Front Matter The Name of My City My Own Name Why We Went to London Bound for America On Board Ship Unknown Country The End of the Voyage Going Ashore Our First Shelter A Tedious Task Our Cave Home Completed How We Kept House Savages Come to Town What the Savages Wore Game in Plenty Sea Food News of the Factor Arrival of the Amity Going to Meet the Factor A Tiresome Journey Meeting Old Friends Roasting Turkeys Turning an Honest Penny A Place for the City Building the City A Bear Hunt The New Home Penn's Care for Colonists The First Baby How the Indians Live Indian Utensils and Tools Canoes of Bark Making Wampum The Beehive Huts Finishing the Cure Starting a Fire Cooking Indian Corn News of Penn's Arrival Our Humble Preparations The Welcome to Penn A Day of Festivities Penn Joins in the Sports More Serious Business What a Bake Oven Is Baking in the New Oven Penn Plans to Buy Land Penn and the Indians The Price Paid for Land Gratitude of the Indians Trapping Wild Turkeys New Arrivals Government by the People The Promise of a School Dock Creek Bridge The Nail Business Buying Iron in New York No Merrymaking after Dark Busy Days Enoch Flower's School End of Our School Days Settlement of Germantown New Laws in Our Own Town A Division of Opinion A Matter of History Boundary Lines The Governor's Following A Proud Departure The Settlement of Chester Dining in State Anchored off New Castle An Uncomfortable Night A Dull Journey In Lord Baltimore's City A Splendid Home A Question of Duty Amy of Maryland The Shops of Maryland The Result of the Visit Philadelphia Progresses Penn Goes Back to London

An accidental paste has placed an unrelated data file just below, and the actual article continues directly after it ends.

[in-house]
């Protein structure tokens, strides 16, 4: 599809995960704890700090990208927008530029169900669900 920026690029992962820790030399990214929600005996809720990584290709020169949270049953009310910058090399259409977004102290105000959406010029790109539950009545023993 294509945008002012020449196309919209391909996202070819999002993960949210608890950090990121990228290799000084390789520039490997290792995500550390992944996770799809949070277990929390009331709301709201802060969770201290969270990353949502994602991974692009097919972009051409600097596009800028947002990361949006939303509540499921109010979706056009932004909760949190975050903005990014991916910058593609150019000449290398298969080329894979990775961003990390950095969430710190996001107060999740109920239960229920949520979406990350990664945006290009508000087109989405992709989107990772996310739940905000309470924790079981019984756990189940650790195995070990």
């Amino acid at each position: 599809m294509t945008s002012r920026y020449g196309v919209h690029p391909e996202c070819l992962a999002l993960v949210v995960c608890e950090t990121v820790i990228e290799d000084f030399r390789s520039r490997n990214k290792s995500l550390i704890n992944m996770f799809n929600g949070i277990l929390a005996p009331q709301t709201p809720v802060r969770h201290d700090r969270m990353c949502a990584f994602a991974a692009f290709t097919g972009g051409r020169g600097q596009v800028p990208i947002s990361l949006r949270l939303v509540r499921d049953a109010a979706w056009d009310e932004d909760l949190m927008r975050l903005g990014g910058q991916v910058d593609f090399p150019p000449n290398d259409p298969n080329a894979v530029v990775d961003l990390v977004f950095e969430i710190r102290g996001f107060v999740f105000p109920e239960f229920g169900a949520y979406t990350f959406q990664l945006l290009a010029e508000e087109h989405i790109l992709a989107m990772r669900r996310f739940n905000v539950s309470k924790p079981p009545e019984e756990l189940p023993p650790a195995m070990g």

Stephen of Philadelphia - James Otis

Going Ashore

Captain Smith, master of the John and Sarah, was only too well pleased to be rid of his passengers, that he might return to England, and within an hour after the people had agreed to go on shore, there to set up such shelters as would serve as houses until the remainder of the company should arrive, he had the ship warped well in toward the land to take out our belongings.

[Illustration] from Stephen of Philadelphia by James Otis

There was a promise of frost in the air, although the sun shone warm after the day was well begun, and we knew that it stood us in hand to put up that which would serve to shield us from the wet and cold of the winter.

It would have pleased me right well to wander around in the noble forest, for the trees came close to the water's edge, and the whirring of wings, when one but stepped within the screen of foliage, told that we need not suffer for food while we had the wherewith to charge a gun.

It was my duty, however, to do that which might be of service to my parents, for a great hulking lad of twelve years has no right to stand with his hands in his pockets when there is work to be done.

At first father believed that he might make such a but of logs as we had been told were set up by those settlers in Plymouth and Boston; but he was not skilled in the use of an axe, and before the first tree had been felled, it was plain to be seen that the task was far beyond his endurance, unless it might be that we had four or five months in which to perform it.

Then again, it really seemed useless to put so much labor into a dwelling which we might not use more than two or three months, for the land my father had bought of William Penn was to be in the new city, and when the location for that had been decided upon, we might find ourselves many miles away from it.